A quick search online reveals dozens of books with some variation of the phrase “how to read the Bible” in the title. By writing a book with this title, Harvey Cox joins a crowded field, but his take on the subject is sufficiently unique to distinguish this book from the others. Cox served as the Hollis Professor of Divinity at Harvard Divinity School. He has contributed to the study of theology through a post-modern lens; much of his research focuses on liberation theology and the relationship between the sacred and the secular. This book stands out because it brings his experience to bear and represents the minority position as a non-conservative voice among popular level books about devotional reading of Scripture.
The book begins with an introduction that lays out Cox’s own faith journey and outlines the thee parts of Cox’s model for reading the Bible. He calls for readers to read Scripture as a story, to study its history, and for its spiritual benefit. These three stages of reading form the rubric for the remainder of the book.
After the introduction, Cox divides his volume into ten chapters, with a separate conclusion. Each chapter focuses on his proposed method of reading a book or a genre within Scripture. Chapter One deals with Genesis. Cox demonstrates his application of a historical reading by adopting the documentary hypothesis for reading Genesis. Since Genesis is a splicing of four or more sources that were written in the in the seventh century B.C.E., the book can be read as a sample of ancient literature and perhaps to consider the immorality of the characters. Most of this chapter is focused on demonstrating the unreliability of the text as history. In the second chapter, Cox celebrates reading Exodus for entertainment but rules out reading it for any historical value. The miracles in Exodus reflect the naiveté of the original audience instead of divine interventions in history. By introducing informed skepticism Cox hopes to present a “mature approach” to the biblical text (pg. 50).
This general approach to Scripture continues through Chapter Three where Cox presents events of the book of Joshua as examples of later political propaganda used to justify genocide. Mixed in with horrific accounts of slaughter are stories like the account of Rahab and the Spies, which is a “dinner-theater fluff piece” written as “comedy with a purpose.” (pg. 69) The fourth chapter promotes Job as a purely fictional account that justifies defying God, though if it offers little help for explaining theodicy according to Cox. In Chapter Five Cox explains that the value of the prophets is in giving a voice to the voiceless. In dealing with the genre of prophecy, Cox affirms his reader-centric hermeneutic, though he notes that context limits the ability to reinterpret the calls for justice. (pg. 105)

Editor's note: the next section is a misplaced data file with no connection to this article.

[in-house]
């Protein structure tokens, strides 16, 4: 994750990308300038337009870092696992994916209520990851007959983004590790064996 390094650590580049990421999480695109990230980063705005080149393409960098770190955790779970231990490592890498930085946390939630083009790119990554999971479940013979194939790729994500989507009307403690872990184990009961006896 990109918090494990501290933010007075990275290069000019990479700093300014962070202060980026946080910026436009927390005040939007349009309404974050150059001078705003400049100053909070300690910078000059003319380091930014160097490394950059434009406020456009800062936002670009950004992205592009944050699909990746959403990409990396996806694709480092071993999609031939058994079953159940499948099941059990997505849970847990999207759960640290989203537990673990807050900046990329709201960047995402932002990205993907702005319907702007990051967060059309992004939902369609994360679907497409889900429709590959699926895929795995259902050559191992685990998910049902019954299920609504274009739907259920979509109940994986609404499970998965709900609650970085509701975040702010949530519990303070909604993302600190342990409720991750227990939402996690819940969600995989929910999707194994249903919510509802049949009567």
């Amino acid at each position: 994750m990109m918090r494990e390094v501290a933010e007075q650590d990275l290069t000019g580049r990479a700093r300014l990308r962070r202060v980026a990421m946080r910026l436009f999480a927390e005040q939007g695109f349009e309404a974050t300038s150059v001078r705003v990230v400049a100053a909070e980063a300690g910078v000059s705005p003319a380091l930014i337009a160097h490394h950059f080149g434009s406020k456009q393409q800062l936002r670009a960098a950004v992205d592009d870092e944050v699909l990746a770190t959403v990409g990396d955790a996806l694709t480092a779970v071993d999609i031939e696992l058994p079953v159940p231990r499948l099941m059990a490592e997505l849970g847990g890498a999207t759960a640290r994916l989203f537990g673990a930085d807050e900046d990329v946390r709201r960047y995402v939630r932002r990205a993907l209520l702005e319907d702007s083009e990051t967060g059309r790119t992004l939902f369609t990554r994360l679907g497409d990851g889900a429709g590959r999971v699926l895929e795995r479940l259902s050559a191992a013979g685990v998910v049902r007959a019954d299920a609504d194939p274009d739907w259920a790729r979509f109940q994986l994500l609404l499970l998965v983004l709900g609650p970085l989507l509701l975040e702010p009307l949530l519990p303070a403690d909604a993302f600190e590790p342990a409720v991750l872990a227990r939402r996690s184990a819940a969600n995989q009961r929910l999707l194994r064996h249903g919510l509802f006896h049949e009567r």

Chapters Six and Seven deal with the Gospels. In Chapter Six, Cox promotes a political understanding of canonization, recommending the study of extrabiblical gospels as equally valuable. The seventh chapter focuses on various redaction and source critical theories of the Synoptic Gospels, ending with an affirmation of the quest for the historical Jesus. In Chapter Eight, Cox takes on Paul, who was certainly redeemed, but often mistaken with regard to his ethics. In any case, many of the objectionable claims Paul makes were likely not actually written by him. The ninth chapter recommends reading the book of Revelation in light of how it has influenced believers in the past; it is a text about enduring during suffering but not at all predictive.
In Chapter Ten Cox circles around to summarize his hermeneutical methods, commending appreciation of both artistic and non-Christian interpretations of Scripture for the benefit of believers. Cox closes the book with a brief conclusion where he wrestles with the significant question that rises from his book: Why should one read the Bible? Though the Bible is “ridiculous and incredible” (pg. 227), “obsolete” (pg. 228), and “dangerous” (pg. 229), Cox recommends reading it to learn about God and self. The question remains whether, after gutting the text of supernatural content, there is anything left of God to be seen in the text.
Because this book falls so far outside our theological bounds it is obviously not one that Books At a Glance can endorse. But it is a clear example of the application of the post-modern reader-response method of reading to the text along with modernistic so-called higher textual criticism. Cox is honest in his rejection of the content of Scripture. There is little reason to suspect that he is anything but sincere in his encouragement to read the Bible, despite its many flaws. For conservative Christian readers, this book helps to explain how some who self-identify as Christians can reject what seem to be clear ethical teaching within Scripture: they have first rejected the integrity, historicity, and veracity of Scripture. What is left is a collection of ancient artifacts that may have some Spiritual value for encouragement toward ethical action consistent with modern standards as long as the right skepticism is applied to the text. For the Evangelical reader, this is an artifact that clearly demonstrates a hermeneutic often hidden in public discourse. It is valuable because it is plain spoken.
Students should read How to Read the Bible for a clear understanding of the reader-response approach to the Bible. Pastors should be aware of this volume so they can provide discerning counsel to their congregants. The average layperson can benefit by reading this book with an awareness of its bias for the purpose of understanding the reason for radical shifts expressed in some versions of Christian ethics in contemporary debates.
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How to Read the Bible